1. The appellant brings this suit to redeem the plaint lands on the footing that they were really mortgaged to the 1st respondent’s father though there was what purported to be an absolute conveyance of the lands to the respondent under Exhibit L, and it is contended that though Exhibit L is on the face of it an absolute conveyance, it was really agreed between the parties at the time of the transaction that the respondent’s father should hold the lands conveyed as a usufructuary mortgagee and that the profits of the land should be applied to the discharge of the mortgage money and other debts due by the plaintiff to strangers. The Subordinate Judge dismissed the suit on the ground that the evidence in the case established that the transaction was really a sale, not a mortgage as contended by the plaintiff. Plaintiff appeals.
2. Before going into the merits of the appeal, we required him to show how it was open to him, in the face of Section 92 of the Indian Evidence Act, to adduce evidence to contradict the terms of the contract of sale as clearly and unambiguously set forth in Exhibit L. He relied principally on the decisions reported in Khankar Abdur Rahiman v. Ali Hafez I.L.R. 28 C. 256 and Mahomed Ali Hossein v. Nazar Ali I.L.R. 28 C. 289 contending that evidence of the conduct of the parties subsequent to the date of the sale was admissible to establish that an absolute conveyance was intended to operate only as a mortgage.
3. With great respect for the learned Judges who took part in those decisions, we are unable to concur either with the conclusion arrived at, or with the reasoning on which it rests. Evidence of such conduct could be relevant only on the ground that the conduct leads, to the inference that there was a contemporaneous oral agreement or statement between the parties that the absolute sale deed was to operate only as a mortgage and not as a sale, but Section 92 of the Evidence Act enacts that no evidence of any oral agreement or statement shall be admitted as between the parties or their representatives for the purpose of contradicting, varying, adding to, or subtracting from, the terms of any contract, grant or disposition of property which has been reduced to writing, and no exception is made in any of the provisions to Section 92, or elsewhere in the Act, in favor of evidence which consists of the acts and conduct of parties from which an inference might be drawn that there was such an oral agreement to vary the terms of the contract or grant. The question therefore is really concluded by the recent decision of the Privy Council reported in Balkishen Das v. W.F. Legge I.L.R. 22 A. 149:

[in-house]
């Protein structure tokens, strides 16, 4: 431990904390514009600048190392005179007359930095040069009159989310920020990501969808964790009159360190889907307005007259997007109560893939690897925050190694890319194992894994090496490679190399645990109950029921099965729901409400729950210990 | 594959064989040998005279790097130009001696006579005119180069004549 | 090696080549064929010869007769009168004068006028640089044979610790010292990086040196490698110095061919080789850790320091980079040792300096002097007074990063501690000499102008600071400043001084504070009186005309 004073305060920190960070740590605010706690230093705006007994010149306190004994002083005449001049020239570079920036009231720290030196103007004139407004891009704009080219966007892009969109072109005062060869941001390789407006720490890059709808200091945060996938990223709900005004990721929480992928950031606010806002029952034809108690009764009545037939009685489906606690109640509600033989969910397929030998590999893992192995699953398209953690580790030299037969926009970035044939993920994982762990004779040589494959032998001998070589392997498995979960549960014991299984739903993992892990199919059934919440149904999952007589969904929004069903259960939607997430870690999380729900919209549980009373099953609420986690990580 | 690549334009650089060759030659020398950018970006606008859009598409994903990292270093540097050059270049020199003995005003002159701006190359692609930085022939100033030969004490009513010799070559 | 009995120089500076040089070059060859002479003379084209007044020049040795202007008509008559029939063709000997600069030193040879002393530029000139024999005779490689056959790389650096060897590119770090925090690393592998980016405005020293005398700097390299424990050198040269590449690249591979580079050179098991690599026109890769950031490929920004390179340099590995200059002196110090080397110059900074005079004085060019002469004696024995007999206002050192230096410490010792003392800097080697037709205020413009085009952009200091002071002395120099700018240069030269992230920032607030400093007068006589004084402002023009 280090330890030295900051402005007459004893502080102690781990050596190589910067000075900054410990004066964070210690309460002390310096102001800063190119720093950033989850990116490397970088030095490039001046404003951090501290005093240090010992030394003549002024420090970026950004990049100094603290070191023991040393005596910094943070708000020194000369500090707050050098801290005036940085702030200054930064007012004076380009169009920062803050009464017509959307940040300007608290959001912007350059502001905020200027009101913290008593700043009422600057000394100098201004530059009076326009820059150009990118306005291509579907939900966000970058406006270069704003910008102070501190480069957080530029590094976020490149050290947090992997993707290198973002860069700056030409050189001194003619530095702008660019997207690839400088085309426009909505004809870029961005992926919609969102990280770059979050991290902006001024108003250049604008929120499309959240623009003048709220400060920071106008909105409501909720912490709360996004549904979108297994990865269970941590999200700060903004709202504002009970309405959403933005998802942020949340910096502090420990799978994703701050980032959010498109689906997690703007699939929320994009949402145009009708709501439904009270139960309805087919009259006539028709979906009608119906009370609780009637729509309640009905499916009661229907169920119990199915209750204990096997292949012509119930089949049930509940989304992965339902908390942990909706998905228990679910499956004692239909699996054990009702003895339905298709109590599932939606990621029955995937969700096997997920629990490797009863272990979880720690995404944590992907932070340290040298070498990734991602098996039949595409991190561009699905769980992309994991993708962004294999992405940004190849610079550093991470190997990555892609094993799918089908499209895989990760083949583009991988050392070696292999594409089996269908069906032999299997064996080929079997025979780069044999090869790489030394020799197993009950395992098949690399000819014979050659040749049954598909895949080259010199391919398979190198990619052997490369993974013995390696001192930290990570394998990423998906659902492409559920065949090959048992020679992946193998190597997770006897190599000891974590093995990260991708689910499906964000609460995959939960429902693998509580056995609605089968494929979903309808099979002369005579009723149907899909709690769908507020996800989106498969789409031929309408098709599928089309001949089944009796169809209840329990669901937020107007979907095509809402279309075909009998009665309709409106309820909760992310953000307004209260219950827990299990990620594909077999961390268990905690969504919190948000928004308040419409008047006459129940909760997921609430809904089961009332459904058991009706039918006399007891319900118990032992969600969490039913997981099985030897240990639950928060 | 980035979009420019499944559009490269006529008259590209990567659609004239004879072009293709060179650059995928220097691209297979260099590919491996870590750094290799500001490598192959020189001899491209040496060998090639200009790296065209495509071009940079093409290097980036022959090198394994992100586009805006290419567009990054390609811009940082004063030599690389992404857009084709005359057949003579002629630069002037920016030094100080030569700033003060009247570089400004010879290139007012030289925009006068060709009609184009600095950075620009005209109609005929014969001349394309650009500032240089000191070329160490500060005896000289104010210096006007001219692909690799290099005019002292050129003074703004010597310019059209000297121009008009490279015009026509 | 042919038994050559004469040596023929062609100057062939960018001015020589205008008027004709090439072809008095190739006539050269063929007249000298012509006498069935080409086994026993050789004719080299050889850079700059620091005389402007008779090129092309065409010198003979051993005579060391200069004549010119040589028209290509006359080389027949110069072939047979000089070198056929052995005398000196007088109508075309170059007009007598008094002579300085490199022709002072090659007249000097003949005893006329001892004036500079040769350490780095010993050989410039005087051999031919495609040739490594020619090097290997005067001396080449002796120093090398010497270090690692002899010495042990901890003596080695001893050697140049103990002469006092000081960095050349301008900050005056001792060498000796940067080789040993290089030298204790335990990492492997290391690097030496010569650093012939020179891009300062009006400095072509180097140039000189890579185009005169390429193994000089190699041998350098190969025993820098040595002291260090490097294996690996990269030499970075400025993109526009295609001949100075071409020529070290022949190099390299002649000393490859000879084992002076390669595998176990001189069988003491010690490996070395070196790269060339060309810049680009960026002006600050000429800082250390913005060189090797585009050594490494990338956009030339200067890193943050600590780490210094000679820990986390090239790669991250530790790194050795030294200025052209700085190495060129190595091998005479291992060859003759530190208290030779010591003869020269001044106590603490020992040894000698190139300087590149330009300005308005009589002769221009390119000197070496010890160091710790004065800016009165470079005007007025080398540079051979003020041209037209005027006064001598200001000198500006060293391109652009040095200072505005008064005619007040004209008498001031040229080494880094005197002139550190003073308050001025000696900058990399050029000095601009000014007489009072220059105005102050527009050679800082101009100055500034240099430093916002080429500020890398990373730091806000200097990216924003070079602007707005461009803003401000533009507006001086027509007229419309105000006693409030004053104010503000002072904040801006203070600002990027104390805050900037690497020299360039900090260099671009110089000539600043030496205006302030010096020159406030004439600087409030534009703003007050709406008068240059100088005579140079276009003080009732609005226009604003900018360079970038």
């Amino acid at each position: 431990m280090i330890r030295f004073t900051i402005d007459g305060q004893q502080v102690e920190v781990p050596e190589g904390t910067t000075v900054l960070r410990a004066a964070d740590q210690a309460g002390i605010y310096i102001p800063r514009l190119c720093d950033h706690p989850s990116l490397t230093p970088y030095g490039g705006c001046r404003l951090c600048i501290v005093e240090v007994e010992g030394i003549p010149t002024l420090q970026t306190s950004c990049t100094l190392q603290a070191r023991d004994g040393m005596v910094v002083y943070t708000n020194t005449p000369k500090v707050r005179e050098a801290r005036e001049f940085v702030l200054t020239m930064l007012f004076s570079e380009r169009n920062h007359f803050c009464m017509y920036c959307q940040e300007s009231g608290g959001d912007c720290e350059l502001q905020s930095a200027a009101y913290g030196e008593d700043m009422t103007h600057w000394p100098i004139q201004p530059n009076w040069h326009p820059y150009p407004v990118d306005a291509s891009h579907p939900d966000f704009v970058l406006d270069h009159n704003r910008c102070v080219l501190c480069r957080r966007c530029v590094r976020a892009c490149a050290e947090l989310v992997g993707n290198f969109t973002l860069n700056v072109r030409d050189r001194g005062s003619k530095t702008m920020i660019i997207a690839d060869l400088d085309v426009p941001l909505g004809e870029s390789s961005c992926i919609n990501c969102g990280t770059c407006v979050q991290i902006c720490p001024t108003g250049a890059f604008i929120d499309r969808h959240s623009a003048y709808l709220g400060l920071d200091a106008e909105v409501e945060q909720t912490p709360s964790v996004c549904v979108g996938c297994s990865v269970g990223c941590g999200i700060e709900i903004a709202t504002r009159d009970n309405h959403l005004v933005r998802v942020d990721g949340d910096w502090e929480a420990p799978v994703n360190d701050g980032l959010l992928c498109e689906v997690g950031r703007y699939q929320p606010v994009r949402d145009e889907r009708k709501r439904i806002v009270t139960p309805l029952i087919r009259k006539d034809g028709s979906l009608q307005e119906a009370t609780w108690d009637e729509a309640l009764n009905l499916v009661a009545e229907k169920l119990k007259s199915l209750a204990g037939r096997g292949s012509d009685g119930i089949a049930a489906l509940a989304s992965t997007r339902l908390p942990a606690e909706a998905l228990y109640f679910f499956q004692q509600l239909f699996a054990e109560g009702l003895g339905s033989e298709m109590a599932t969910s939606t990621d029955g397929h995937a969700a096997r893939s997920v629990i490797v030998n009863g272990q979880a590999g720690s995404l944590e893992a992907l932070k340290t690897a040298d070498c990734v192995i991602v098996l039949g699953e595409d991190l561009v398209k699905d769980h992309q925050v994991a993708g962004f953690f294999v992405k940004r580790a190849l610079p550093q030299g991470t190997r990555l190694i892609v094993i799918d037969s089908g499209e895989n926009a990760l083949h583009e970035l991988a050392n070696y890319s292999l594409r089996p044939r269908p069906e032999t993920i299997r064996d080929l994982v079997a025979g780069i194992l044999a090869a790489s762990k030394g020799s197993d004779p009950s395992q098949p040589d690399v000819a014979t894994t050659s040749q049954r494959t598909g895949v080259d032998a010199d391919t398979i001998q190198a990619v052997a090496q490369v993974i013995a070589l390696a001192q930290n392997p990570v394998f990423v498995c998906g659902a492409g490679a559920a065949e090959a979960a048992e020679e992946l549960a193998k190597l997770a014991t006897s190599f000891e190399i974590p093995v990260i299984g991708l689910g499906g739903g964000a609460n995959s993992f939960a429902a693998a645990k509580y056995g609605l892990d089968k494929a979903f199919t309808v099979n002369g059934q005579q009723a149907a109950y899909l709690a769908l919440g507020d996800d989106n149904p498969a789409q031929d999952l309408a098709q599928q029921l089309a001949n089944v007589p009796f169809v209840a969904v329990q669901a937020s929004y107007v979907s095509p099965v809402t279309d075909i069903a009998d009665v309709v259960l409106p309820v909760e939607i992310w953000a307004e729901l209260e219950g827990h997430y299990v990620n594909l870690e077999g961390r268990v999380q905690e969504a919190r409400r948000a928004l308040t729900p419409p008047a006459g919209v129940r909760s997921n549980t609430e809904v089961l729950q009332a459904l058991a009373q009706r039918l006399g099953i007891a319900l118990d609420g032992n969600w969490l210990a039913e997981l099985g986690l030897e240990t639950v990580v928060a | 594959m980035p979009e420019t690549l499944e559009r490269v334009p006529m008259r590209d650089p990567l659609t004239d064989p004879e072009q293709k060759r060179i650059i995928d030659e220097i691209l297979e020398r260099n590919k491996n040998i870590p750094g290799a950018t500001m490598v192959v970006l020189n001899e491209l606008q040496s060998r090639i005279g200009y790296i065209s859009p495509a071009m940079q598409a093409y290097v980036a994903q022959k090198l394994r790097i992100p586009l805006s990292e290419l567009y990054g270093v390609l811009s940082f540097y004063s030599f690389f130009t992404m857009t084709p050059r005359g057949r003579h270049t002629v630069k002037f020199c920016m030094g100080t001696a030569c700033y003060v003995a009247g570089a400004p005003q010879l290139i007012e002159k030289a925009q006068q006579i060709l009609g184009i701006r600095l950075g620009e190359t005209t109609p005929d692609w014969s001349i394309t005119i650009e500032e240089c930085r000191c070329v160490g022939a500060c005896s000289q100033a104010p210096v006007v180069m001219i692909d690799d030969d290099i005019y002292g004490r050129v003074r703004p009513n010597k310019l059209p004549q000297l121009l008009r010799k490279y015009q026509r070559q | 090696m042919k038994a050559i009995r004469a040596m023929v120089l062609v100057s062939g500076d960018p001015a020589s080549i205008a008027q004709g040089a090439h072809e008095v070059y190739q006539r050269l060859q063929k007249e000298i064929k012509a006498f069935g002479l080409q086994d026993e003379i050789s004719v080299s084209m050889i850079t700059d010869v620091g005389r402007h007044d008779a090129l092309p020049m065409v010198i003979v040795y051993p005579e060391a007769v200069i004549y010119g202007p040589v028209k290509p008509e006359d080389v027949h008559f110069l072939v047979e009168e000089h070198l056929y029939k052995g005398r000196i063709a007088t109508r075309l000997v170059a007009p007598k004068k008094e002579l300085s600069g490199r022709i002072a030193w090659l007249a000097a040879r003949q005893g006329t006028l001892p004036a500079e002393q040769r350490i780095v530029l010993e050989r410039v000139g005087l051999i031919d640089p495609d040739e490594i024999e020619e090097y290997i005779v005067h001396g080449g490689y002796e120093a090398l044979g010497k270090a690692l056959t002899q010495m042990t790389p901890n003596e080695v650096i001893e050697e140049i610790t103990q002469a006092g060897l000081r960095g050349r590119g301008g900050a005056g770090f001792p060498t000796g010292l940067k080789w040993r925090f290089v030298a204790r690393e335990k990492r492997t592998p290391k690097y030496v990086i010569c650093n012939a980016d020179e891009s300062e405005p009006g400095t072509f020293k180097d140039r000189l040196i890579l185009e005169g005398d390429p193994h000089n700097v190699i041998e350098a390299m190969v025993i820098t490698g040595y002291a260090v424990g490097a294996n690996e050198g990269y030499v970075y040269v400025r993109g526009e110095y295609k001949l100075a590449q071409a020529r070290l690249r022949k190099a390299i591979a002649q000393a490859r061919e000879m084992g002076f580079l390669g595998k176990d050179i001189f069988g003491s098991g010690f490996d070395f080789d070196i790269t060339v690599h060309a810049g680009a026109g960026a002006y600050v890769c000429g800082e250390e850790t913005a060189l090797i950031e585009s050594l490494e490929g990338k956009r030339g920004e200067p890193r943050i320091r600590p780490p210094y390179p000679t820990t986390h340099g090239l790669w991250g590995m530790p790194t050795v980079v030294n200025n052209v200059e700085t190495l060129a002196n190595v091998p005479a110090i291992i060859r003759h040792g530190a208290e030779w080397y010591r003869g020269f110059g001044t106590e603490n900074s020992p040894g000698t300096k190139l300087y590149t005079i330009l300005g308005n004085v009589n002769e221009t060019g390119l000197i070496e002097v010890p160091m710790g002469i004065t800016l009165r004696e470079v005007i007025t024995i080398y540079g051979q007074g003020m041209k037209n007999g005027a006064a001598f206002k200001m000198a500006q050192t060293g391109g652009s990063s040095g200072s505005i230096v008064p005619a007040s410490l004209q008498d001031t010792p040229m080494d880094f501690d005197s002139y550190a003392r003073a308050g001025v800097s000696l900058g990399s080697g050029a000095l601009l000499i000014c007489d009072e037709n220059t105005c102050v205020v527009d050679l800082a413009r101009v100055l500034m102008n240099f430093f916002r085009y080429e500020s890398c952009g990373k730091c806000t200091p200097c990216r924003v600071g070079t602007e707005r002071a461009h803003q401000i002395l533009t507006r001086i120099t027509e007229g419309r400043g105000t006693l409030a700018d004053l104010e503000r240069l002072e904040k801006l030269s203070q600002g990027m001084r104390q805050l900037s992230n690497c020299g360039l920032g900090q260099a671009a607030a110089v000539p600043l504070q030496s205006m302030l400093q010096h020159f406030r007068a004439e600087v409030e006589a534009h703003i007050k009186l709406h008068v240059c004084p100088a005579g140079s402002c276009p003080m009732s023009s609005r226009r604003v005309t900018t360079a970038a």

Their Lordships do not think that oral evidence of intention was admissible for the purpose of construing the deeds or ascertaining the intention of the parties. By Section 92 of the Indian Evidence Act (Act I of 1872), no evidence of any oral agreement or statement can be admitted as between the parties to any such instrument or their representatives in interest for the purpose of contradicting, varying or adding to, or subtracting from, its terms, subject to the exceptions contained in the several provisos. It was conceded that this case could not be brought within any of them. The cases in the English Court of Chancery which were referred to by the learned Judges in the High Court have not, in the opinion of their Lordships, any application to the law of India as laid down in the Acts of the Indian Legislature. The case must therefore “be decided on a consideration of the contents of the documents themselves with such extrinsic evidence of surrounding circumstances as may be required to show in what manner the language of the document is related to existing facts.
4. After this clear statement of the law by the highest judicial tribunal, it is unnecessary for us to consider the decisions of the Court of Chancery and the decisions of this and of other High Courts in India based chiefly on the decisions of the Court of Chancery.
5. In this connection we may also draw attention to the distinction which is drawn by the same tribunal between they admissibility of evidence to show that a recital of a fact in a contract or grant is erroneous, and evidence to vary the terms” of a contract or grant, Sah Lal Chand v. Indarjit I.L.R. 22 A. 370 at page 376 and also to the decision in the House of Lords reported in North-Eastern Railway v. Hastings (Lord) 1900, A.C. 260 in which it was held that when the words of a deed were plain and unambiguous, the fact that the parties understood it otherwise and acted on such understanding for a period of more than 40 years could not affect the construction of the instrument and the effect to be given to it.
6. It was also contended for the appellant that the terms of the grant were not contained in Exhibit L alone, but partly in that document and partly in a different Exhibit M and that the two must be read together as the written record of the translation. The Court below found Exhibit M to be a forgery, but assuming it to be genuine, and assuming also that the transaction was partly recorded in Exhibit M, we are clearly of opinion that Exhibit M is inadmissible in evidence and cannot affect the property, because it has not been registered, though its registration is compulsory inasmuch as on the face of it, it purports to create or limit an interest in the immoveable property conveyed under Exhibit L Vide Pranal Annee v. Lakshmi Anni L.R. 261. A.p. 101 at p.106.
7. In the result we dismiss the appeal with the costs of the 1st respondent.